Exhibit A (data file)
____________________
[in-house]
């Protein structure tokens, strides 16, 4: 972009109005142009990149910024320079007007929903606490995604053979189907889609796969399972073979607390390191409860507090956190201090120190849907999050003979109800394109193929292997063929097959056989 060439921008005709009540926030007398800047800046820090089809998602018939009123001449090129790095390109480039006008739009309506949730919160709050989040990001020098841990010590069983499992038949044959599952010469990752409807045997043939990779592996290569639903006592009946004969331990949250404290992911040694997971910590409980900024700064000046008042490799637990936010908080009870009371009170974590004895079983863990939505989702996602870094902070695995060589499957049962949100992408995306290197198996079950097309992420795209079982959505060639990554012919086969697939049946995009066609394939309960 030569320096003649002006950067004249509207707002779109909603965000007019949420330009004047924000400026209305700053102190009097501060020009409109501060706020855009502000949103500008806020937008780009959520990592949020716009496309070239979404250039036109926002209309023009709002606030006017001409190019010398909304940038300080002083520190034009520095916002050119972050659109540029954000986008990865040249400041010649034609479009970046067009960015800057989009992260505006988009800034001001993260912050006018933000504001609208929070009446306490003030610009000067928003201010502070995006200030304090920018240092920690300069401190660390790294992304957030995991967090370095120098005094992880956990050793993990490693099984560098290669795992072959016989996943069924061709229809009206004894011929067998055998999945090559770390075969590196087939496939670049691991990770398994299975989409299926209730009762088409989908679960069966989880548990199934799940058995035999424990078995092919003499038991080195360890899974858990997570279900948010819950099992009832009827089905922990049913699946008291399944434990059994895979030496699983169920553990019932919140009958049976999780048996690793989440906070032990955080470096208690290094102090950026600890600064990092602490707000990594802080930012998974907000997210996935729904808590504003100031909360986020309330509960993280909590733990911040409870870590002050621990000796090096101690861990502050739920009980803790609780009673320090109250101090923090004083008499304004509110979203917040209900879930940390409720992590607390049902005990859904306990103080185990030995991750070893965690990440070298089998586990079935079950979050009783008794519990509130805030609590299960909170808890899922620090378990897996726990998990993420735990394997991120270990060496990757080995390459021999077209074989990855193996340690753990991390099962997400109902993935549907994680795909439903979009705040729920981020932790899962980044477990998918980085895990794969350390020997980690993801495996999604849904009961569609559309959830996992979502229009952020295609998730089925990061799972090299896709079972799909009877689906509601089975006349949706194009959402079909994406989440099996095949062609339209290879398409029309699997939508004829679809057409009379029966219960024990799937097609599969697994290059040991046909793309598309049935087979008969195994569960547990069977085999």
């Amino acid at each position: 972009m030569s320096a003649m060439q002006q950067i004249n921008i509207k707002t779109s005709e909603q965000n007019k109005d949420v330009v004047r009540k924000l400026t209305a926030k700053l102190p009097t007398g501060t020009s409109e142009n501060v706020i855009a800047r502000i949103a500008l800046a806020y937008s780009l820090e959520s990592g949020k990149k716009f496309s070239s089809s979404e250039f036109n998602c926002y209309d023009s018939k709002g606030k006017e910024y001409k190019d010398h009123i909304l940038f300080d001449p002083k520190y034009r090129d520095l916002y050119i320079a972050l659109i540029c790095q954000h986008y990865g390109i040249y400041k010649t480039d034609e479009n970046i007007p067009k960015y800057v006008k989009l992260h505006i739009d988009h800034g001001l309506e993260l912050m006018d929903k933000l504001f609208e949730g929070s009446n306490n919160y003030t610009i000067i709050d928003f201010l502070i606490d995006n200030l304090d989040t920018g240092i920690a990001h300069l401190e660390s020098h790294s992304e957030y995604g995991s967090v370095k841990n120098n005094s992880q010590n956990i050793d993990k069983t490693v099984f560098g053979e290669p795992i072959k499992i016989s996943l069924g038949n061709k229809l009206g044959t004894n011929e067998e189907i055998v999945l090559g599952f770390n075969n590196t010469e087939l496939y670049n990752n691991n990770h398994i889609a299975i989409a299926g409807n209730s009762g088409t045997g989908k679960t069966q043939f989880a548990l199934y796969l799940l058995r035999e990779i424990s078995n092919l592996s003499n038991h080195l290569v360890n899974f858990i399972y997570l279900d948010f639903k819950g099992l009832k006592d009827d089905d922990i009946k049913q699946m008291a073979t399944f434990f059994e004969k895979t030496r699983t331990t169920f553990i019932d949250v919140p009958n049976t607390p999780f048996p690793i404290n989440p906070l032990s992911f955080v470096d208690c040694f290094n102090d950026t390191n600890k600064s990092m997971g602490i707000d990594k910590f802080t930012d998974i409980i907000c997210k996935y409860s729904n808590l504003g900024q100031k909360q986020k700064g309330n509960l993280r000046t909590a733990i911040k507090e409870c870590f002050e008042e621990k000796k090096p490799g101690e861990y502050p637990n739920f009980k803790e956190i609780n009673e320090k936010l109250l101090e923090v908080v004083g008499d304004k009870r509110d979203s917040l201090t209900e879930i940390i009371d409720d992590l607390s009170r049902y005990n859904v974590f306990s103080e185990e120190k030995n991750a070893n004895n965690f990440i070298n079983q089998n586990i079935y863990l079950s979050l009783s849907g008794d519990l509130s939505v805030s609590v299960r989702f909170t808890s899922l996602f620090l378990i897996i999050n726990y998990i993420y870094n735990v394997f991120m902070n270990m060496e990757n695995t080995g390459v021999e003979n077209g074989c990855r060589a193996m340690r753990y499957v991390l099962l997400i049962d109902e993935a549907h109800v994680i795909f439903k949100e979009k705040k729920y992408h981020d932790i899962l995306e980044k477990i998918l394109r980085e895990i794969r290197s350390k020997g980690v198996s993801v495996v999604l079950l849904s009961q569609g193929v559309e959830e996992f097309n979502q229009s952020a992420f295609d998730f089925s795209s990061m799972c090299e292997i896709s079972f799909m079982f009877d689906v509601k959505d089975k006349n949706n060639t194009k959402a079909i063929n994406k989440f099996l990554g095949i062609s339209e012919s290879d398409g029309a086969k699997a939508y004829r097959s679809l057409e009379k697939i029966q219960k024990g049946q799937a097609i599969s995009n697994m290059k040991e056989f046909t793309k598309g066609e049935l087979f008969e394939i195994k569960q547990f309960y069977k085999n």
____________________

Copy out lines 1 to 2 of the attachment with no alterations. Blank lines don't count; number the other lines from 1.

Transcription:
[in-house]
């Protein structure tokens, strides 16, 4: 972009109005142009990149910024320079007007929903606490995604053979189907889609796969399972073979607390390191409860507090956190201090120190849907999050003979109800394109193929292997063929097959056989 060439921008005709009540926030007398800047800046820090089809998602018939009123001449090129790095390109480039006008739009309506949730919160709050989040990001020098841990010590069983499992038949044959599952010469990752409807045997043939990779592996290569639903006592009946004969331990949250404290992911040694997971910590409980900024700064000046008042490799637990936010908080009870009371009170974590004895079983863990939505989702996602870094902070695995060589499957049962949100992408995306290197198996079950097309992420795209079982959505060639990554012919086969697939049946995009066609394939309960 030569320096003649002006950067004249509207707002779109909603965000007019949420330009004047924000400026209305700053102190009097501060020009409109501060706020855009502000949103500008806020937008780009959520990592949020716009496309070239979404250039036109926002209309023009709002606030006017001409190019010398909304940038300080002083520190034009520095916002050119972050659109540029954000986008990865040249400041010649034609479009970046067009960015800057989009992260505006988009800034001001993260912050006018933000504001609208929070009446306490003030610009000067928003201010502070995006200030304090920018240092920690300069401190660390790294992304957030995991967090370095120098005094992880956990050793993990490693099984560098290669795992072959016989996943069924061709229809009206004894011929067998055998999945090559770390075969590196087939496939670049691991990770398994299975989409299926209730009762088409989908679960069966989880548990199934799940058995035999424990078995092919003499038991080195360890899974858990997570279900948010819950099992009832009827089905922990049913699946008291399944434990059994895979030496699983169920553990019932919140009958049976999780048996690793989440906070032990955080470096208690290094102090950026600890600064990092602490707000990594802080930012998974907000997210996935729904808590504003100031909360986020309330509960993280909590733990911040409870870590002050621990000796090096101690861990502050739920009980803790609780009673320090109250101090923090004083008499304004509110979203917040209900879930940390409720992590607390049902005990859904306990103080185990030995991750070893965690990440070298089998586990079935079950979050009783008794519990509130805030609590299960909170808890899922620090378990897996726990998990993420735990394997991120270990060496990757080995390459021999077209074989990855193996340690753990991390099962997400109902993935549907994680795909439903979009705040729920981020932790899962980044477990998918980085895990794969350390020997980690993801495996999604849904009961569609559309959830996992979502229009952020295609998730089925990061799972090299896709079972799909009877689906509601089975006349949706194009959402079909994406989440099996095949062609339209290879398409029309699997939508004829679809057409009379029966219960024990799937097609599969697994290059040991046909793309598309049935087979008969195994569960547990069977085999």